After college, Hammond went to veterinary school at Tuskegee University in Alabama and had no intention of returning to Baltimore. But soon after he graduated, his sister got multiple sclerosis and he moved back to be with his family. His sister died of MS and his brother died of prostate cancer soon thereafter, and Hammond settled in Baltimore. In 1981, he teamed with his father to open Falls Road Animal Hospital, the first 24-hour animal care facility in Maryland.
With his dedication and tireless energy, Hammond built the hospital from two doctors and a cot to its current staff of 12 full-time and three part-time veterinarians, who see 75,000 patients a year.
Along the way, Hammond cultivated an image as a celebrity vet, frequently appearing on TV and hanging out with any bold-faced names who came through town.
Twice a year, Hammond flew to Paris for fashion week, attending runway shows and Diddy parties with his cousin, Peter Marx, who runs the family’s Saks Jandel chain. It was during such a trip that the veterinarian was called into duty to care for Ming, Parisian designer Hervé Léger’s French bulldog. Hammond miraculously cured Ming’s hyperkeratosis (nose warts), earning Léger’s eternal favor and amused write-ups in The New Yorker and The Daily Telegraph.
Soon, Hammond was treating Valen-tino’s pugs, Britney Spears’s bulldog, Charlize Theron’s Italian mix, and Billy Bob Thornton’s mutt. A veterinarian to the stars was born.
Hammond’s jet-set-vet caché carried over to Hollywood, where he began to consult on films like All the Pretty Horses, The Accidental Tourist, and Pirates of the Caribbean.
Hammond’s energy in promoting both his animal hospital and his own celebrity throughout the ’80s and ’90s led The Baltimore Sun to cheekily name him “Baltimore’s most modest veterinarian” in 1998.
These days, Hammond still finds ways to drops famous names of interest—he had drinks with Christian Siriano the night before—but just as often, the names he mentions are veterinarians and scientists. He mentions that David Letterman’s favorite vet, Jack Hanna, is on the board of MGVP, and shows off a picture of him with leading conservationist Jane Goodall, who he says was patting his butt at the time. “She said, ‘chimps don’t shake hands, you know,'” he recalls.
Hammond’s face brightens when he talks about his trips to Africa, particularly his most recent excursion to Congo, where the vets’ travel was risky because of civil war.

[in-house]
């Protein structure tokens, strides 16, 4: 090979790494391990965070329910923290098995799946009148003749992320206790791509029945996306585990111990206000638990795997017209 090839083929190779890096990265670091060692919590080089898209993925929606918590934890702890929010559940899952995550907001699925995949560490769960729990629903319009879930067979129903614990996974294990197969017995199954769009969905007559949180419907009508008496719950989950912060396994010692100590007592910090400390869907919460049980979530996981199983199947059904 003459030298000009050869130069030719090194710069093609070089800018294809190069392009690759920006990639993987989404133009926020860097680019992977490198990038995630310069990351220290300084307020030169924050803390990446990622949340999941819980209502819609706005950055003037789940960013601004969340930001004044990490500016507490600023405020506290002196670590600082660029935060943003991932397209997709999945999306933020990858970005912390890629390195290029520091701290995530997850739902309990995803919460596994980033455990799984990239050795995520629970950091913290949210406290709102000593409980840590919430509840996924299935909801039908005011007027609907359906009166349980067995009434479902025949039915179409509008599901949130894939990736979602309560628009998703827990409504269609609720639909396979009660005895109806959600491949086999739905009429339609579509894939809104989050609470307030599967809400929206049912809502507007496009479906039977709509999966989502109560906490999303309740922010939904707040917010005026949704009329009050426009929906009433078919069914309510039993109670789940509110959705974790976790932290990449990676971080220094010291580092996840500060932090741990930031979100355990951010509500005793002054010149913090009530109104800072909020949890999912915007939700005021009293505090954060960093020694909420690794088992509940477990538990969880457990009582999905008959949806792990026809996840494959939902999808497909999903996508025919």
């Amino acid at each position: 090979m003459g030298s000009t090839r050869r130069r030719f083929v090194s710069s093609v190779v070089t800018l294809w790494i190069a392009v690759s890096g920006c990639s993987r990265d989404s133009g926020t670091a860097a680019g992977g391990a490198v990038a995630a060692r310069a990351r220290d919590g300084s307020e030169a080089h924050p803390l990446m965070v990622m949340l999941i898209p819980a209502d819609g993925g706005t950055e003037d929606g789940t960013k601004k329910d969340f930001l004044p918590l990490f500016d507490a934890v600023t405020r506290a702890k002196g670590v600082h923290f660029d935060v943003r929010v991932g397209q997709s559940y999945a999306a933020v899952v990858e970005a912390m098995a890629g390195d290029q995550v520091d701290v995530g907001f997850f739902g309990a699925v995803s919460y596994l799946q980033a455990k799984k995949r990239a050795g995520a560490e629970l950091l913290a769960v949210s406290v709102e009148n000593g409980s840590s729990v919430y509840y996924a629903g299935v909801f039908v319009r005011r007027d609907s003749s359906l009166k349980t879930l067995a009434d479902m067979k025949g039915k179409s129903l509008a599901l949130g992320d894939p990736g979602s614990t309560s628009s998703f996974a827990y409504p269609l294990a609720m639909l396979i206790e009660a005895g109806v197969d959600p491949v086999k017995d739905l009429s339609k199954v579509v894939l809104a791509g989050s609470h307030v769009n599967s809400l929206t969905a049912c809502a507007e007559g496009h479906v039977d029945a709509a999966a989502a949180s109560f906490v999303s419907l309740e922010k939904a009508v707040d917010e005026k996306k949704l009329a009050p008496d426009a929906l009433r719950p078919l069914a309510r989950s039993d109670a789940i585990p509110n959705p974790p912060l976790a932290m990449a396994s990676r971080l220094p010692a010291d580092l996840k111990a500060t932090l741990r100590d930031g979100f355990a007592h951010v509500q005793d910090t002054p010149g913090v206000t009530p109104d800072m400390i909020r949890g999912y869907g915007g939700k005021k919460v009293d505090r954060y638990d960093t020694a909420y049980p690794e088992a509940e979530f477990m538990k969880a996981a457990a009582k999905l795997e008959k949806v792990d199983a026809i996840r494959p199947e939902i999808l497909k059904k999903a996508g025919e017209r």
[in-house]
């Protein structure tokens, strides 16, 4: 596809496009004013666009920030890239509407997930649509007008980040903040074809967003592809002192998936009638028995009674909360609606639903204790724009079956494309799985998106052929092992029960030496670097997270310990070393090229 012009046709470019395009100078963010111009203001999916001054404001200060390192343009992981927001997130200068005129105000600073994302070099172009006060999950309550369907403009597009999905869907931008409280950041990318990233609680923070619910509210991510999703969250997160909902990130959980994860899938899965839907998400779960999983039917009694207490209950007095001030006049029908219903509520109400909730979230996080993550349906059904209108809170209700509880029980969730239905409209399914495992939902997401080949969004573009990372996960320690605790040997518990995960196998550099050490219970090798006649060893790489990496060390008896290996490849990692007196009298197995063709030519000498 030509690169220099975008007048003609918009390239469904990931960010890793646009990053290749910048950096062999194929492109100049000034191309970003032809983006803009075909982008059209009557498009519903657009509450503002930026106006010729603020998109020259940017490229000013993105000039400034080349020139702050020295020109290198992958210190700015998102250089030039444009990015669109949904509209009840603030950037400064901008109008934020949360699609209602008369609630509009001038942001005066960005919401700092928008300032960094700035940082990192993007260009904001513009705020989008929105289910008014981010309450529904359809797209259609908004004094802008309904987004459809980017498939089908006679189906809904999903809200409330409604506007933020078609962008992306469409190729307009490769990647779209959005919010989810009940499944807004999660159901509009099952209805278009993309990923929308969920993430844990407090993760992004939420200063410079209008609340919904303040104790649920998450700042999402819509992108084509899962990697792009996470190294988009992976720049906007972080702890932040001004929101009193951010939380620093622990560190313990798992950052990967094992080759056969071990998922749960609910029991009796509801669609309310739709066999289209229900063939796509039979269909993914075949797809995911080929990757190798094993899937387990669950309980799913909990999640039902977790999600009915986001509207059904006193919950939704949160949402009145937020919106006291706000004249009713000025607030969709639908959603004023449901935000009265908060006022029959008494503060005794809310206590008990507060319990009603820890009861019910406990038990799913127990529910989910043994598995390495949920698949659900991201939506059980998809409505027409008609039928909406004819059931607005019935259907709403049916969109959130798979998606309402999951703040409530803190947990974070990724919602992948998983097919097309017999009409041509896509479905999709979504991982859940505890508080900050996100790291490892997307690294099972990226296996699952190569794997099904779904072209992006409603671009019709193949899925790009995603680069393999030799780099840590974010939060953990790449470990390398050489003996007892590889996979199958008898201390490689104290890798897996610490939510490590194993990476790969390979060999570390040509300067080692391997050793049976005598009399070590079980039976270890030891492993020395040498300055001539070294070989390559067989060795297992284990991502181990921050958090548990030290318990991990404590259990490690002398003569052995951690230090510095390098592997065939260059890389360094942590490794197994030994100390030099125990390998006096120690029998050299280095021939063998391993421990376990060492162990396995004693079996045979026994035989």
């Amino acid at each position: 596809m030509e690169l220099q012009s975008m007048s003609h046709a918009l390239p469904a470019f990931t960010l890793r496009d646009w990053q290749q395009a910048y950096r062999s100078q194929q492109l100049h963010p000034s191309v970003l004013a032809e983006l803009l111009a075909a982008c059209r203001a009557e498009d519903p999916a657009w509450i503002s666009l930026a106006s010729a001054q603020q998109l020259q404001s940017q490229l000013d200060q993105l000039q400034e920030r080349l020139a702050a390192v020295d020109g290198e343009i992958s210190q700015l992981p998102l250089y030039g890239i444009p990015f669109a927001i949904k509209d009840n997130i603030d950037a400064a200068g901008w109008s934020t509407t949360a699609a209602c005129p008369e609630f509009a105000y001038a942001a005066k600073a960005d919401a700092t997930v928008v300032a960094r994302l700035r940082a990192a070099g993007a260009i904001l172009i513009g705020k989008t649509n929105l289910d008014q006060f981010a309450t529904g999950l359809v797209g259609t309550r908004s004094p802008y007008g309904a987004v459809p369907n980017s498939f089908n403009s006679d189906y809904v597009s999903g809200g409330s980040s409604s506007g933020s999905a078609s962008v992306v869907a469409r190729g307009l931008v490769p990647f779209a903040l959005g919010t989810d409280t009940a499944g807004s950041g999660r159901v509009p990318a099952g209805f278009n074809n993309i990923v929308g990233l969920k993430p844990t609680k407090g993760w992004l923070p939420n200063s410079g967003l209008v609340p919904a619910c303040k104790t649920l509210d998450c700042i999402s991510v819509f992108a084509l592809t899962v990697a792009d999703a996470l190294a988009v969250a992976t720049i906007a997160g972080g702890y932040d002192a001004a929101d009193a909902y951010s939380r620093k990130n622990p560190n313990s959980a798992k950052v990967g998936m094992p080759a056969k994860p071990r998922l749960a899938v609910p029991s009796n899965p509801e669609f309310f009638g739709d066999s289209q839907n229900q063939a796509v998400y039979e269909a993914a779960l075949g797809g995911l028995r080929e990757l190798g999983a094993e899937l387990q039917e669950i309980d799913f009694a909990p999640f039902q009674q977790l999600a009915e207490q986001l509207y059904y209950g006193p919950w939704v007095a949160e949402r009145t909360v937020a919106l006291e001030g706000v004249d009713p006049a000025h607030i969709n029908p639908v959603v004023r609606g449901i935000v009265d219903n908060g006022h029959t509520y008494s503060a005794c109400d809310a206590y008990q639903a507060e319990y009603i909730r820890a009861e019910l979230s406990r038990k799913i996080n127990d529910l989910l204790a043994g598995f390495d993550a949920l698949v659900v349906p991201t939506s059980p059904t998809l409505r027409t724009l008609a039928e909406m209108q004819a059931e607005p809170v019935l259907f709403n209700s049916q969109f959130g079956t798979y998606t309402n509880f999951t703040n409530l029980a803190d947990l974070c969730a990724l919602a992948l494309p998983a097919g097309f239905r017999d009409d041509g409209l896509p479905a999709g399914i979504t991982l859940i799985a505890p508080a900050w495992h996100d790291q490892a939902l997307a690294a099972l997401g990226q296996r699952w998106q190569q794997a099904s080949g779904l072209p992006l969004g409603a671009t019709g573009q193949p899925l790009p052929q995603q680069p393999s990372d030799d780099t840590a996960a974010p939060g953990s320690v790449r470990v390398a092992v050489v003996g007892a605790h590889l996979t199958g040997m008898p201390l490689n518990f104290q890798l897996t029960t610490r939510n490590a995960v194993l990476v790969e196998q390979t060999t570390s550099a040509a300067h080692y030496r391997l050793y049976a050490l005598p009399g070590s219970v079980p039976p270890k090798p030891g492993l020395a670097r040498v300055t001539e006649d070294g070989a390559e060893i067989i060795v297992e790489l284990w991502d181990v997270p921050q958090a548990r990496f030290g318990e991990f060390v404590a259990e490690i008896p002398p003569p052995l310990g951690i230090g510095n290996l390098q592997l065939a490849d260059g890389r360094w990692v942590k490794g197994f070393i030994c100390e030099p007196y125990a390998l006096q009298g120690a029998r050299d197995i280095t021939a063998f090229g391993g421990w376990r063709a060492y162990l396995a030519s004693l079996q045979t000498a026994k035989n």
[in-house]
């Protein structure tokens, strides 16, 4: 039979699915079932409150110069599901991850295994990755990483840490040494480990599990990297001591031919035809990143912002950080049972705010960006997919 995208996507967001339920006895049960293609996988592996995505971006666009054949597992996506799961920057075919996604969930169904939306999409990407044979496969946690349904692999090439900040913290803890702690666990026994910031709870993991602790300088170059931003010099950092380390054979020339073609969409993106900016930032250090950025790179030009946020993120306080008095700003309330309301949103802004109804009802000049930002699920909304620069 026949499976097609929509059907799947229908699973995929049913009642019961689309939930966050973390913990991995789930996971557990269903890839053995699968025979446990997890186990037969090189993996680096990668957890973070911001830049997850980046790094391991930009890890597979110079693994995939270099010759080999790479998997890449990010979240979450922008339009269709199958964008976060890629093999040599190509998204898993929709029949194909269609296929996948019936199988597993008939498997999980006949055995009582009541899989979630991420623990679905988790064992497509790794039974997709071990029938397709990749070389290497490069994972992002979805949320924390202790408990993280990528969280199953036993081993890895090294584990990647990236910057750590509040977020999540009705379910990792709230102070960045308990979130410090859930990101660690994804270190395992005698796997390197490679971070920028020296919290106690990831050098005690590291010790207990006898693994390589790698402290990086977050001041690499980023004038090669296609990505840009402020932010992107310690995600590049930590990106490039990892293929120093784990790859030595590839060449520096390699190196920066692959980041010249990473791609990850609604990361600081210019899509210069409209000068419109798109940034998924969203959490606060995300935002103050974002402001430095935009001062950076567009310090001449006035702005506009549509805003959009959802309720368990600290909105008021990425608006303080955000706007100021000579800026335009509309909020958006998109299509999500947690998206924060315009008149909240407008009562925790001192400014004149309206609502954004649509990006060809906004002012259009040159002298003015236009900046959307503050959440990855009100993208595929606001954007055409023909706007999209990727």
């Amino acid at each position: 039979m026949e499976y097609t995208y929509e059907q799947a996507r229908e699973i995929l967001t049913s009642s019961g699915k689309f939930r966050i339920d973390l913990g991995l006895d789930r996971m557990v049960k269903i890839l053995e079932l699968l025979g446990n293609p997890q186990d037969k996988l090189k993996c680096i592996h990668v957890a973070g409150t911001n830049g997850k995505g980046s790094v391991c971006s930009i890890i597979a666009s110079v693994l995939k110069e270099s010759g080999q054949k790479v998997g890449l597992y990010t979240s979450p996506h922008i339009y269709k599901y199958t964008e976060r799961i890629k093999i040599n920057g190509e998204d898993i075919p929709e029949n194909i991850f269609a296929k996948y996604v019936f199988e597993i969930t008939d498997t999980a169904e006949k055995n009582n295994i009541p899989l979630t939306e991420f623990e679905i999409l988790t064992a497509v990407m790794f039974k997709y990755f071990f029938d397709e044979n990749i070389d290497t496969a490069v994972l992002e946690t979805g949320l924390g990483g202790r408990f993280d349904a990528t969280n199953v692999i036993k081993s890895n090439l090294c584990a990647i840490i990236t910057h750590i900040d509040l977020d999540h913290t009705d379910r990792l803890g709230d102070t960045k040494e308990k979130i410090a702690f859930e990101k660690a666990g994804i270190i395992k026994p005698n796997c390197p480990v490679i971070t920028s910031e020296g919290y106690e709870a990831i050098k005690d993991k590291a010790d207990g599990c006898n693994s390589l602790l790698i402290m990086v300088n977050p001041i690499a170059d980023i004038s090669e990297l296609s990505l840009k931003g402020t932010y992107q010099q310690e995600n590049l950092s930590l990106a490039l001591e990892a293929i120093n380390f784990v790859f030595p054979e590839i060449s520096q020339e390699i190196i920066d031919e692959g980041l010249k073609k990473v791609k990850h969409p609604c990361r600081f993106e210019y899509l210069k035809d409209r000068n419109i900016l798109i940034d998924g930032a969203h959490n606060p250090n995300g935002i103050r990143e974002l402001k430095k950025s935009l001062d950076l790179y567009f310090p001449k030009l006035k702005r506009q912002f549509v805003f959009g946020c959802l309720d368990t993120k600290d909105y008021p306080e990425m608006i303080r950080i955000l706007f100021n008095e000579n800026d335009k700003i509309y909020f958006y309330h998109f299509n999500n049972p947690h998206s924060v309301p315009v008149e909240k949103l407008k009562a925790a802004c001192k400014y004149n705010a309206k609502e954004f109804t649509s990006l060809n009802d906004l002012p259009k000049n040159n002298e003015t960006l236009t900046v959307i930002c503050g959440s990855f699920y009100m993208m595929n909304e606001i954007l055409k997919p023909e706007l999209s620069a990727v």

“When you’re going to work in a country like that, you have to assume there’s risk,” he says. “We prepare, but you can’t predict some 10-year-old with an AK-47 coming out of nowhere.”
“So, why do it?” he continues. “I have a great business in Baltimore, I have a great family, I have a new daughter, I have an older daughter who’s 24. It’s really public service. I go to Rwanda, Uganda, and Congo because I’m a veterinarian and I’ve been offered a dream of a lifetime to care for these gorillas. These projects, they’re not for self-aggrandizement, they’re not for self-enrichment, they’re projects cause they’re the right thing to do. We’re veterinary missionaries.”
Hammond’s wife, Carol, who has traveled to Africa with him, says she has come to accept the risks he takes. “There’s definitely dangers when he’s camping in Uganda and the Congo—it’s scary,” she says. “But I think that they’re smart. They do their homework. It’s in his heart and he was meant to do it. He loves it. He lives for it.”
Hammond’s eyes are set on permanent roll as he sits in on a December conference call of MGVP’s board of directors. Dr. Cranfield and board president Billie Grieb review detailed budgets and schedules, occasionally broken by the confused “Hello?” of Jack Hanna, who seems to be having trouble with his phone connection.
Hammond only pipes up once, when Grieb suggests that board members might consider making additional contributions to the group before the end of the year.
“I’ll send a check for $10,000 today, Billie,” he says, then steps out of his office to instruct his assistant to cut a check for $10,000 dollars and send it out right away before returning to the call.
Since joining the board in 2005, Hammond has donated hundreds of thousands of dollars in cash and equipment to MGVP, but Dr. Cranfield says the resources are not Hammond’s biggest contribution.
“He’s done several things,” he says. “Probably the most significant one was to bring African veterinarians over to his clinic.”
Beginning in 2005, Hammond paid to bring African vets to work in his Falls Road hospital to learn basic techniques. “In Africa, they see very few cases,” says Cranfield. “They needed to see dozens of cases a day. They needed to be comfortable around animals, they needed to draw blood. Their didactic skills got much better.”
When bringing individual veterinarians to Baltimore proved slow and costly, Hammond decided to bring the training to Africa, paying $100,000 out of his pocket to transport high-tech equipment into the mountains of Rwanda for young veterinarians to use on-site—a feat most thought was impossible.